we headed off  to a school: Moletu Gimnazija Director Rimute Guobiene in Molėtai north of Vilnius

Molėtų high school teachers organized a seminar “Innovative teaching methods and collaboration.”


Tyn Can Learning with school staff
Tyn Can Learning with school staff 

We presented the digital educational content in the UK and other countries, in order to make a lesson more informative, more attractive, more compelling.Lecturers are encouraged teachers to be creative and bold application of information technologies in the classroom.After the seminar, the guests visited the offices workshops, met with the training database, viewed gymnasium activities. With Molėtų gymnasium guests discuss the possibilities of cooperation.

School Emblem

Balsiu School Emblem

On Tuesday we travelled to another school, one which is only 2 years old and was built as a Public Private Partnership (PPP). The Director Dr. Loreta Kaciusyte Skramyai welcomed into the school and gave us a tour of the building. The school is an all age school up to age 16 and the classrooms are arranged around a central atrium. I really liked the fact that the bell for changing lessons was a piece of music raging from classical (Mozart) to popular music (Muse) and changed at each changeover session. The pupils were welcoming and relished the opportunity to speak English even the very young ones.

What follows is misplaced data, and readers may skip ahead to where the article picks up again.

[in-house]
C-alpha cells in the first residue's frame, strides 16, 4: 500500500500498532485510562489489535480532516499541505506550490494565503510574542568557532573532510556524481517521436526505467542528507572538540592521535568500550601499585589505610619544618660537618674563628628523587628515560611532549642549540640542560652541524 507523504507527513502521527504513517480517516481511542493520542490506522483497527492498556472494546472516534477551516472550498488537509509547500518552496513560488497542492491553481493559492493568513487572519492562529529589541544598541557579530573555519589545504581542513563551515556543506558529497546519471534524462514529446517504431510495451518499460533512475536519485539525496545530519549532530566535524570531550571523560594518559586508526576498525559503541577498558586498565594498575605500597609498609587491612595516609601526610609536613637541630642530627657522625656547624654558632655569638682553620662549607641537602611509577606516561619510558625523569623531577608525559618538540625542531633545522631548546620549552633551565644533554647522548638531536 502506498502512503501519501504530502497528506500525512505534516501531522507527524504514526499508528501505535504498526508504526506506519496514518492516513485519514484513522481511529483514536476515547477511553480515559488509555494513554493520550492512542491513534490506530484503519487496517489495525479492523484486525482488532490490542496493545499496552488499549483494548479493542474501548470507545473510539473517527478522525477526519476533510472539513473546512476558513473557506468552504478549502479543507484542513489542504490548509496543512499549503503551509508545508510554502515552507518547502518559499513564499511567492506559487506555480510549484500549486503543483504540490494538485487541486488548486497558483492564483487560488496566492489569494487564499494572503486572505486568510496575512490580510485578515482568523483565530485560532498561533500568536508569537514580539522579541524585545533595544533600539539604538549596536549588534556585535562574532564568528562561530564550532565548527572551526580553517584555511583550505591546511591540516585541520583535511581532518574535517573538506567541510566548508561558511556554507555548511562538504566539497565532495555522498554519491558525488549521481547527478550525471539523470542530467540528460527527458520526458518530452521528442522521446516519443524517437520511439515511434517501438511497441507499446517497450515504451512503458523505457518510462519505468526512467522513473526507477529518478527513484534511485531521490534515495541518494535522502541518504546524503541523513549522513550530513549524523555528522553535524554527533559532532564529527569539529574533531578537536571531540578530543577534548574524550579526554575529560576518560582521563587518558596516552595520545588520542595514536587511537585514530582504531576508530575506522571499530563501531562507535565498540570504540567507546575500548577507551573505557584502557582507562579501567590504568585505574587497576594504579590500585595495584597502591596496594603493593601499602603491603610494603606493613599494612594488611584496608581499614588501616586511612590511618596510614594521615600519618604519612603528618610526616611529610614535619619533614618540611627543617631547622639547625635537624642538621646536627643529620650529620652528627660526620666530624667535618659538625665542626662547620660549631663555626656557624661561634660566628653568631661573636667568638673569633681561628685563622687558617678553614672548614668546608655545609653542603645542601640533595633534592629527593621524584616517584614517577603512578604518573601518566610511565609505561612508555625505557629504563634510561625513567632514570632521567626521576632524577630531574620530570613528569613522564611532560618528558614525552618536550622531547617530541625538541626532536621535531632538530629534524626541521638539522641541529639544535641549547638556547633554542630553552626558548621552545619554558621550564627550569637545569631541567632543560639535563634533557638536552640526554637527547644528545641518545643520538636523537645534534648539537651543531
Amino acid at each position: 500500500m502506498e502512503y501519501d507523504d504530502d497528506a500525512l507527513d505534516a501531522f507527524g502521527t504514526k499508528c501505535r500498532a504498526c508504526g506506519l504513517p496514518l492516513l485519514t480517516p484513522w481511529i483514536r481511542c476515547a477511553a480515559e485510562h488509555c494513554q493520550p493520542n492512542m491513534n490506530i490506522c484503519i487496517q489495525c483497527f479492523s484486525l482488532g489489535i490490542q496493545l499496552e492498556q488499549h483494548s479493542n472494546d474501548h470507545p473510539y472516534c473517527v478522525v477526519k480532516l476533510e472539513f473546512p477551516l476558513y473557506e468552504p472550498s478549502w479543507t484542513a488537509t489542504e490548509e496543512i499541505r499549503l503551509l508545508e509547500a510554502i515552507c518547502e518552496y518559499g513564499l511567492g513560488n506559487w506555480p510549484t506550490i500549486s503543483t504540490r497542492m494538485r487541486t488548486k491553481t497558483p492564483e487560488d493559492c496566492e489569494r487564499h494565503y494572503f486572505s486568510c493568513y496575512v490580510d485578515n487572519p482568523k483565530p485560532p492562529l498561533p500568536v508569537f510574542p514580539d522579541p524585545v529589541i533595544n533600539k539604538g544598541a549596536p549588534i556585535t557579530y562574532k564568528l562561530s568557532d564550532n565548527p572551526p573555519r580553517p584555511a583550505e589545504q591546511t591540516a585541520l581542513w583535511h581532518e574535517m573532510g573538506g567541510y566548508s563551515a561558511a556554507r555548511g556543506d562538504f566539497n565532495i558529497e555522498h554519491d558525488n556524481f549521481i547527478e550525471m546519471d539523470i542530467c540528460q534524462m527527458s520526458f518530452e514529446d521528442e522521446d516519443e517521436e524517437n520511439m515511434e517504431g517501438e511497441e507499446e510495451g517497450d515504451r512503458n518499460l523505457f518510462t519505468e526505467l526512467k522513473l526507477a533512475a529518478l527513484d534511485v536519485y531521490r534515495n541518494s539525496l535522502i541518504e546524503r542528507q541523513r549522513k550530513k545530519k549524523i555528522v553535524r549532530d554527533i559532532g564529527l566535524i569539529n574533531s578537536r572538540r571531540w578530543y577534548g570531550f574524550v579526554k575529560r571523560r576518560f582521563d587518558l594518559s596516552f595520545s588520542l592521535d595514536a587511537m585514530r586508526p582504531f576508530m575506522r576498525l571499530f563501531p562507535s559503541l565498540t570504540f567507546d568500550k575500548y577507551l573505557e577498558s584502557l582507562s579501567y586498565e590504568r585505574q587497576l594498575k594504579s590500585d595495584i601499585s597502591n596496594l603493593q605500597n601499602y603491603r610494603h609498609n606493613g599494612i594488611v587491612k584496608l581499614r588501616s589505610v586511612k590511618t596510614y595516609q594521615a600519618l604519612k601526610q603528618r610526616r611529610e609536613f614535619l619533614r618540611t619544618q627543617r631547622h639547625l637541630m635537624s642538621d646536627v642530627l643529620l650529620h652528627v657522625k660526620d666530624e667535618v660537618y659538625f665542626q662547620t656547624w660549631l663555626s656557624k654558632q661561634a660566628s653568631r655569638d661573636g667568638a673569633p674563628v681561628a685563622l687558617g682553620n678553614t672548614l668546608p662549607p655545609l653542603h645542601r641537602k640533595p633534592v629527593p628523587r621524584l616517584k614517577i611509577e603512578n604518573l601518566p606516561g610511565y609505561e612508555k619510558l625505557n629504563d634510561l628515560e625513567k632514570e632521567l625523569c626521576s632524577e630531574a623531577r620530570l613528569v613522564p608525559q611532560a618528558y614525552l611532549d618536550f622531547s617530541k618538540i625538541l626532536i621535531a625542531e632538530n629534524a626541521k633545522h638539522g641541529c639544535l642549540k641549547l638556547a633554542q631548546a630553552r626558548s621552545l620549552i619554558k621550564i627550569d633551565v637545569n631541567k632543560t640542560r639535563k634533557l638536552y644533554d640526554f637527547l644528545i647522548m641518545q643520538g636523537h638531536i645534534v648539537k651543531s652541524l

The school staff were really enthusiastic and wanted to share resources and pedagogy. We gave a presentation and then spent some time talking with staff about different ways to introduce technology into lessons and we shared tips and ideas.

On Wednesday we returned to the UK after meeting with a Lithuanian trainer Vytautas who is working with schools across Lithuania showing how leadership and partnership can be achieved through Games Based Learning.

There was time for some sightseeing

Church in Vilnius

Church in Vilnius

Early morning

Early morning

Vilnius Old Town Square

Vilnius Old Town Square








We also went to Trakai



Trakai once was the capital of the Grand Duchy of Lithuania. The castle and museum Trakai is unique throughout Eastern Europe. It is of great architectural and historical value. Trakai castle was built at the end of the 14th century in the midst of lake Galve. In 1430 the Grand Duke Vytautas died here.

Trakai is a historic city and lake resort in Lithuania. It lies 28 km west of Vilnius, the capital of Lithuania. Because of its proximity to Vilnius, Trakai is a popular tourist destination but when we went although the sun was shining the lakes were frozen about half a metre thick.

I look forward to returning to Lithuania and working with teachers and young people in an innovative and creative way.